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Dubai police to use Google Glass for facial recognition

Despite Google's best efforts to keep facial recognition away from Glass, the two technologies are finding a way to work together.

google glass

The next version of Google Glass, unlike the debut model shown here,  is expected to be headed for the workplace. 

Credit: Google Play

Police officers in Dubai will soon be able to identify suspects wanted for crimes just by looking at them.

Using Google Glass and a custom-developed facial recognition software, Dubai police will be able to capture photos of people around them and search their faces in a database of people wanted for crimes, according to a recent Reuters report. When a match is made in the database, the Glass device will receive a notification.

Although the project will initially be rolled out to traffic police, the devices will eventually be given to detectives as well, according to Reuters.

Facial recognition for Glass seems like a dream tool for law enforcement, especially considering that Glass now provides native support for blink-enabled control of the camera. With the Wink feature, the Glass unit takes photos when the user winks. If police officers using the device choose to activate the Wink feature, they could take photos without using their hands or voice commands. Theoretically, everyone within the vicinity of a police officer could be subjected to a check for any connection to unpaid parking tickets or outstanding warrants, and they'll have no idea if their photos are being taken or their faces are being searched in a database.

What's particularly interesting about the project is that facial recognition technology is banned by the Google Glass developer policy. After a company called FacialNetwork showcased its own facial recognition app for Glass last year, Google clarified that the app violated its policy. The section of the policy that addresses such technology seems to disqualify the Dubai police force's plan for Glass:

Don't use the camera or microphone to cross-reference and immediately present personal information identifying anyone other than the user, including use cases such as facial recognition and voice print. Glassware that do this will not be approved at this time.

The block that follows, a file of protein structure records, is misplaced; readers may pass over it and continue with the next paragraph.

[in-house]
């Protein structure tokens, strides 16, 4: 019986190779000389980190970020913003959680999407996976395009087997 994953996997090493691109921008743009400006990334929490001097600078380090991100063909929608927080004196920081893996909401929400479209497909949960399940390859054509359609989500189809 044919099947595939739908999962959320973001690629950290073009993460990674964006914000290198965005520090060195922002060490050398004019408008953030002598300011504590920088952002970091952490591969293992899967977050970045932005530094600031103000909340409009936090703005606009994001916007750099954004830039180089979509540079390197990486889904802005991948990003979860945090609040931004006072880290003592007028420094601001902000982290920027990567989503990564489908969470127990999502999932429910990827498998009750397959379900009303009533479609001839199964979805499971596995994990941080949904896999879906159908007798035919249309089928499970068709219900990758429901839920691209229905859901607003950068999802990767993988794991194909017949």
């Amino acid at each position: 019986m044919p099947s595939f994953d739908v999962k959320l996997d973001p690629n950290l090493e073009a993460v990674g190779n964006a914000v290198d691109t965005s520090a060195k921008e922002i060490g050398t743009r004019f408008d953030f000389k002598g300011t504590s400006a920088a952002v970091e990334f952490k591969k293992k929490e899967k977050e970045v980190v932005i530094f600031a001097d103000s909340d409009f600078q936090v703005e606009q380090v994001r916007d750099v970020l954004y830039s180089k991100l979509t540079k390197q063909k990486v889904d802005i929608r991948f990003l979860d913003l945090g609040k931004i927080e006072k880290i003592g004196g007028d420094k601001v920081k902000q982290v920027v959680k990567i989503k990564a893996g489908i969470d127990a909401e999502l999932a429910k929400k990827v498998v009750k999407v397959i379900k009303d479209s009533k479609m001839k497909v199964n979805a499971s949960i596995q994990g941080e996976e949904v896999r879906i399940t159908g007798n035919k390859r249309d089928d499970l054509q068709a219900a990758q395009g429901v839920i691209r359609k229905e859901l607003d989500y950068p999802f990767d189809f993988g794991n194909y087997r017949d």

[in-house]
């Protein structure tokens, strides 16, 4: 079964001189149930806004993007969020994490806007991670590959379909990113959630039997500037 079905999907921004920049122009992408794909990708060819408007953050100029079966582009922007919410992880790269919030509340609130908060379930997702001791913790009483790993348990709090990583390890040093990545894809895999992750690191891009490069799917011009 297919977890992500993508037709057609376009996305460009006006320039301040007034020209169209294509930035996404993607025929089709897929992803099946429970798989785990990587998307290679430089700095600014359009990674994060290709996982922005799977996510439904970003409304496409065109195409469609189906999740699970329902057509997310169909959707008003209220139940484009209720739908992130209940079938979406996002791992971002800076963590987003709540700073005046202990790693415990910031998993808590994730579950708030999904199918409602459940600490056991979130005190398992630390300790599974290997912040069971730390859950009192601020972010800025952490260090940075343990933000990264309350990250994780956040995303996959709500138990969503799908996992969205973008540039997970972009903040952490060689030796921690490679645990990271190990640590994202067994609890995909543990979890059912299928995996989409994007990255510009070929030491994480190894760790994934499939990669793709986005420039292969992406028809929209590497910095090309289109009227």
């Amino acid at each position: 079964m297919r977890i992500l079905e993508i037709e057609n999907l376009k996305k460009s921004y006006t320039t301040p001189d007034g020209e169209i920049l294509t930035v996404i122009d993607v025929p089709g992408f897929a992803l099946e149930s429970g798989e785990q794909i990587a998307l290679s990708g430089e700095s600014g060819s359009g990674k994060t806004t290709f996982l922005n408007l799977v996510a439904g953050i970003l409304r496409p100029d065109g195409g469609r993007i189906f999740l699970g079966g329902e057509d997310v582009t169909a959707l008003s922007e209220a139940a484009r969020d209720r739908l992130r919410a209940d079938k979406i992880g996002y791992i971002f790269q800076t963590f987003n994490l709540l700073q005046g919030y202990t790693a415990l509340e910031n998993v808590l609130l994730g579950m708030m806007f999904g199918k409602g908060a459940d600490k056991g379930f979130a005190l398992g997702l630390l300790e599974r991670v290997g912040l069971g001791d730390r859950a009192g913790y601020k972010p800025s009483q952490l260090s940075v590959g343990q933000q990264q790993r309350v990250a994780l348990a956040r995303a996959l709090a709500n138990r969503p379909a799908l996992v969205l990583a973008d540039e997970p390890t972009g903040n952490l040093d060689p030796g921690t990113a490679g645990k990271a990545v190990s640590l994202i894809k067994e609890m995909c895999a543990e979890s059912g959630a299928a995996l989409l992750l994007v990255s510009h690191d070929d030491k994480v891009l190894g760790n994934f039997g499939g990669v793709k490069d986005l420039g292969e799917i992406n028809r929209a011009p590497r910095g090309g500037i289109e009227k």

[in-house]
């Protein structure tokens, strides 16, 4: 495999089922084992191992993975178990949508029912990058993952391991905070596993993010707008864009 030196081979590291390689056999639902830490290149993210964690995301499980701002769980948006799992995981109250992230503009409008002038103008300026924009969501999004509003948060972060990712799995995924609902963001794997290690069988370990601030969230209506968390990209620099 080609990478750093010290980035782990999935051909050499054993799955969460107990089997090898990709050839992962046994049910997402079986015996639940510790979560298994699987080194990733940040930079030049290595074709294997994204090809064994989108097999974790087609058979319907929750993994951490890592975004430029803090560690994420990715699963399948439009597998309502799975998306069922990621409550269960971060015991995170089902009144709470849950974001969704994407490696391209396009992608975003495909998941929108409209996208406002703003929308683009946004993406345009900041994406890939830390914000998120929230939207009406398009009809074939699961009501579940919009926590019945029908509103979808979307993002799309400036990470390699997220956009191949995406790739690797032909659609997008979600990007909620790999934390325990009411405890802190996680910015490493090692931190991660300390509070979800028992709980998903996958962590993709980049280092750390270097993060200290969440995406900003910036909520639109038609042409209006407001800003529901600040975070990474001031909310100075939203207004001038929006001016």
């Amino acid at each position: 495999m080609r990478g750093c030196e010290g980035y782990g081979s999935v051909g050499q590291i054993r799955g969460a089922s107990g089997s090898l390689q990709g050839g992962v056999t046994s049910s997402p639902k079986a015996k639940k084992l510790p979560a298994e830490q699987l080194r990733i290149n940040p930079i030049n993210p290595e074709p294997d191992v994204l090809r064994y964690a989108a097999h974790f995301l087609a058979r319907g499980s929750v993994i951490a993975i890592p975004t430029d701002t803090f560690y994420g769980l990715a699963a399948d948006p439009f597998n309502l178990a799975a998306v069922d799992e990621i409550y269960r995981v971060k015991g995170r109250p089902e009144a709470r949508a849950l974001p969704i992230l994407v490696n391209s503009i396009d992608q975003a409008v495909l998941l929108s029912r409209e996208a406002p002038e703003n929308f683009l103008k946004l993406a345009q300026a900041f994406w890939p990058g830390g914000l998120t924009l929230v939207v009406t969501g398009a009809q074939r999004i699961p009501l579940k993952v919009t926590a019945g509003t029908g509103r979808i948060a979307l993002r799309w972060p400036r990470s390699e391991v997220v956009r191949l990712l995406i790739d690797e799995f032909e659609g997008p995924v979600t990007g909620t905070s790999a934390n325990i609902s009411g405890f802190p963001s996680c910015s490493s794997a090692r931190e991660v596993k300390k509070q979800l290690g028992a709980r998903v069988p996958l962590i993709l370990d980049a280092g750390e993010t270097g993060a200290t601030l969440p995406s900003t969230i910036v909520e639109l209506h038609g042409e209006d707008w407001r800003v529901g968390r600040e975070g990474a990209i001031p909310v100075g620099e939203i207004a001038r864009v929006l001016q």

Google also addressed privacy concerns regarding facial recognition with Glass in March, mentioning it in a blog post debunking common myths about the technology.

Myth 5: Glass does facial recognition (and other dodgy things) Nope. That’s not true. As we’ve said before, regardless of technological feasibility, we made the decision based on feedback not to release or even distribute facial recognition Glassware unless we could properly address the many issues raised by that kind of feature. And just because a weird application is created, doesn’t mean it’ll get distributed in our MyGlass store. We manually approve all the apps that appear there and have several measures in place (from developer policies and screenlocks to warning interstitials) to help protect people’s security on the device.

The Dubai police force will reportedly use its own custom software for facial recognition and discovery in the database, so it’s unclear whether its application actually violates the Glass policy. If it does, though, Google might not be able to do anything about it. If the Dubai police force developed it only for internal use, then the software probably won't go near the MyGlass store. That blog post debunking the myth says that it will not "release or even distribute facial recognition Glassware." But if someone develops their own system and uses it independently, there's not much Google can do to stop it.

I've reached out to Google for clarification on how its facial recognition policy might apply to the reported project in Dubai, and will update this story when I hear back.

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